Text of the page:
Law and Disorder (1958)

Today’s film review was based on Smuggler’s Circuit by Denys Roberts and to be honest I think I actually prefer this original title, as the film one feels a little generic. Nevertheless, this is the plot:

‘Percy Brand’s son, Colin, thinks his father is a clergyman, when Percy’s real vocation is that of confidence trickster – his frequent spells ‘inside’ explained away as missionary trips abroad. When a grown-up Colin studies law and eventually becomes a judge’s marshal, his father feels bound to retire to a fishing village. He cannot keep away from his life of crime, however, and in no time at all he’s getting involved in the local squire’s brandy smuggling activities…’

There are quite a few ‘star’ names in this cast with Percy Brand being played by Michael Redgrave and Robert Morley takes on the character of Judge Criton. When it comes to smaller character parts we also have John Le Mesurier who plays a defence counsel and Joan Hickson takes on the role of Percy’s sister. As always it takes a little adjustment time to get past the whole ‘what is Miss Marple doing here,’ especially since Percy’s sister frequently earns money through marked cards. Not sure Miss Marple would approve! Regardless Hickson does a lot with her role and I enjoyed her part in the film.

The opening sequence of the film takes the reader from 1938 to 1946, with Brand’s various stays in prison camouflaged as missionary trips when he comes out, even sneaking onto a military ship to convince his teenage son that he has been away as a POW. This sequence flits between the outside of the prison and the familiar prison warden expecting Brand’s return, to Percy returning home, to him then inevitability ending up in court when he has once more got caught. Percy does not seem to be a very successful habitual criminal…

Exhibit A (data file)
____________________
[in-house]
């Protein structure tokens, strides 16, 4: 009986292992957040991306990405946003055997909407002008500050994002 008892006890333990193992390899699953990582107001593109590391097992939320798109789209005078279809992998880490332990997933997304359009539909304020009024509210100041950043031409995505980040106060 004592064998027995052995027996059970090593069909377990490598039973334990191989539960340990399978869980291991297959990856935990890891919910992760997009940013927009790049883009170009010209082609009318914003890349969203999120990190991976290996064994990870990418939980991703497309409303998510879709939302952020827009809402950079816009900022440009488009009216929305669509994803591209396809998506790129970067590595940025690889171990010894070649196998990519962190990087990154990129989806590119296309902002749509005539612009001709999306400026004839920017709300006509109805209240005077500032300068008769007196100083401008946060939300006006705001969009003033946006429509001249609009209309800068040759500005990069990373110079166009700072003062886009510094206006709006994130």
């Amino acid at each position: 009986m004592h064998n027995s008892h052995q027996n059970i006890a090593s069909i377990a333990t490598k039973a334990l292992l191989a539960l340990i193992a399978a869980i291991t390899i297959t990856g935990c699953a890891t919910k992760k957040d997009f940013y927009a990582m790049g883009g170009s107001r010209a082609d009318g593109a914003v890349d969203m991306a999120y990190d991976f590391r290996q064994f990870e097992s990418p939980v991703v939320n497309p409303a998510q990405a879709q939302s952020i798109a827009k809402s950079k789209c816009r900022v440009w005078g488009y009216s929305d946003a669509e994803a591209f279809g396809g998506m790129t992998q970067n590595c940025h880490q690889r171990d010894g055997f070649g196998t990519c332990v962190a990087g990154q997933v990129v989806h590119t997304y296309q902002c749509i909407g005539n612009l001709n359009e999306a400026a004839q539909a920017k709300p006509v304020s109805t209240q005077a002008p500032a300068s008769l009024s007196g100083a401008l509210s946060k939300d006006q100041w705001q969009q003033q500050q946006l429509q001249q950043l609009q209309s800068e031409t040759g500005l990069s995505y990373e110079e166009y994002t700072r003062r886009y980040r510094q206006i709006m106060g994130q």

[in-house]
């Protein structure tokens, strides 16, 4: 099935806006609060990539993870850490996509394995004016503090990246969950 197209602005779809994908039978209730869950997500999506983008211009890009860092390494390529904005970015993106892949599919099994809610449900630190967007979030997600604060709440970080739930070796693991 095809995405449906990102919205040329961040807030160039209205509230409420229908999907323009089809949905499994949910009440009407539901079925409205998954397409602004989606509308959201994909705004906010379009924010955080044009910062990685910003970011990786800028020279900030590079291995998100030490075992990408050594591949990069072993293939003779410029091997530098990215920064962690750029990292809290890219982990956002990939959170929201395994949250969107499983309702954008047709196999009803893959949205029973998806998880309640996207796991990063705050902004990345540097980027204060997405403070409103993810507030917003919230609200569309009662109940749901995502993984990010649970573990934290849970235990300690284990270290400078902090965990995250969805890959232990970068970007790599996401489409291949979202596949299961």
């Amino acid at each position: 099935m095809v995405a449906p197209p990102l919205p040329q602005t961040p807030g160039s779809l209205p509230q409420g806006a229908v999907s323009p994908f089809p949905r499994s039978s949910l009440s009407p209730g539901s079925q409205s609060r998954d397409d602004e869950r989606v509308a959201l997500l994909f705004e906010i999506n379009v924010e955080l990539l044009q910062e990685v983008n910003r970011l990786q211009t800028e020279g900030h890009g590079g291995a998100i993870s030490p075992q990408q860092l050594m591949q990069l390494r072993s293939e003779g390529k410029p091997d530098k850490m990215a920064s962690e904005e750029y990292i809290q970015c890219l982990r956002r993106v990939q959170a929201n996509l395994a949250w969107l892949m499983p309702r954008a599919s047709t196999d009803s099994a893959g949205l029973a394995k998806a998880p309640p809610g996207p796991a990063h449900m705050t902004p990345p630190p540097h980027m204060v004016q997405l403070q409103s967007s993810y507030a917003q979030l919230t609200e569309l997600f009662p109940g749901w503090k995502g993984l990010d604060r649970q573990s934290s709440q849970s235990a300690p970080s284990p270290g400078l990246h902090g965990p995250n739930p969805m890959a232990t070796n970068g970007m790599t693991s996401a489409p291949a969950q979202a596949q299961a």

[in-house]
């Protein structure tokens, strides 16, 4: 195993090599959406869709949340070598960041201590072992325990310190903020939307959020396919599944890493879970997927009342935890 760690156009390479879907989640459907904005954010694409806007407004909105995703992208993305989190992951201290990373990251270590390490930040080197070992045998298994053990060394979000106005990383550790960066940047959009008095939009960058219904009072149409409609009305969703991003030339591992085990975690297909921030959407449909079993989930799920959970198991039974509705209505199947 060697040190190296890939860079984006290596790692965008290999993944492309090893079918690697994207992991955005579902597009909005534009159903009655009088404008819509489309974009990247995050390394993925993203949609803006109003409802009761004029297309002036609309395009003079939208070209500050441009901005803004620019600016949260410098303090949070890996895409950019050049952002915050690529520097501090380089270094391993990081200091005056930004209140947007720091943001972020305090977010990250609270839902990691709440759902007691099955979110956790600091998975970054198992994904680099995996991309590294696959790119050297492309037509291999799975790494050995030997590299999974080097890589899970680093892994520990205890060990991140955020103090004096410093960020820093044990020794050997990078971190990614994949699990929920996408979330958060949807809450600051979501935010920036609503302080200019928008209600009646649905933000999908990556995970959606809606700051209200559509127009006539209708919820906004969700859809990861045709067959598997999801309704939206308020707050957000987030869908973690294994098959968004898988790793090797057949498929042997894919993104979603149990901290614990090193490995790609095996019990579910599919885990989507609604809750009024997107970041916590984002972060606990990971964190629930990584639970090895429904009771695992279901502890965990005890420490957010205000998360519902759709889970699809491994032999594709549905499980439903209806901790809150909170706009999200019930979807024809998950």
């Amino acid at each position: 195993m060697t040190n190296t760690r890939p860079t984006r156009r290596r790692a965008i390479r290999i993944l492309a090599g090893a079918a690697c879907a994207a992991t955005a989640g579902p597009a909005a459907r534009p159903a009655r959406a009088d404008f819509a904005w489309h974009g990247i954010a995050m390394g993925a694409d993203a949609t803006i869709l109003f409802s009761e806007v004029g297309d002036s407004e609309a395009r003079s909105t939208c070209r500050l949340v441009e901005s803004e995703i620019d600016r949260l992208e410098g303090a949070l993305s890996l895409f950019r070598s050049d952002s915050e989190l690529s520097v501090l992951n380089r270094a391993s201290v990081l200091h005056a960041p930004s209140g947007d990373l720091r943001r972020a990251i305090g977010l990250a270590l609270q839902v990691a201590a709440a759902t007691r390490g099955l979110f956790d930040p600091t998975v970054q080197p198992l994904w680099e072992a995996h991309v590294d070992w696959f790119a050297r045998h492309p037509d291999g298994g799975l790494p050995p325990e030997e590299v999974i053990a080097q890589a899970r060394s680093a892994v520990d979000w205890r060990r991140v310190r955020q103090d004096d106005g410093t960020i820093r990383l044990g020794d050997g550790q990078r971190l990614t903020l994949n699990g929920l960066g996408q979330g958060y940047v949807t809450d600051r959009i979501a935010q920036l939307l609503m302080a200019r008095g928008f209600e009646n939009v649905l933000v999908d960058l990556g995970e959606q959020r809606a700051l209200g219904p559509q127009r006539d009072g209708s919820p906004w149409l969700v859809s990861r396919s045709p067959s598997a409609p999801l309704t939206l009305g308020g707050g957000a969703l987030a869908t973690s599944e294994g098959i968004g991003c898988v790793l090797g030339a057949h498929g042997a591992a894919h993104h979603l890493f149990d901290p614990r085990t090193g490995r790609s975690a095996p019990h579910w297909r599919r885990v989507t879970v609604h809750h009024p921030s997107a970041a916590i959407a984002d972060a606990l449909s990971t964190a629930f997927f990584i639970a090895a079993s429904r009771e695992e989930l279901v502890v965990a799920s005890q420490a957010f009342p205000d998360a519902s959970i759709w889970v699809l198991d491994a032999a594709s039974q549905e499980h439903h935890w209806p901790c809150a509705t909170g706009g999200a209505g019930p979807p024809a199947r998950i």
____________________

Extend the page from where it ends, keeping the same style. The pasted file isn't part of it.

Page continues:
However, Percy is made more sympathetic as a character due to his consistent pleas of guilty in the courts, as well as the fact that he partially wants all this money to support his son and make sure he gets the education he wants. (You could do a satiric updating of this film in the UK by having a parent trying to raise money to get their child through university, with the fees as high as they are these days!)

It goes without saying that the judge Colin becomes a marshal to, is the one who has been imprisoning his father so many times over the years . The move to a seaside village for Percy’s attempt at retirement from crime is a good choice; innocent on the surface, but rife with crime underneath in terms of poaching, smuggling and drinking after hours. But of course Percy’s early successes make him take on more than he can handle and his arrest is inevitable. A large proportion of the film is concerned with how he can get his case tried, in front of the familiar judge, without his son finding out. The plans of Percy’s friends are varied and comical and of course never go according to… well plan. The plot of the film is a simple one and is a gentle comedy. I wouldn’t go to this film for nuanced characterisation, nor twists and surprises, but it is a funny enough story. As Moira said in a comment to my review of Hue and Cry, it is a film which can easily be watched whilst doing something else.

Rating: 4/5

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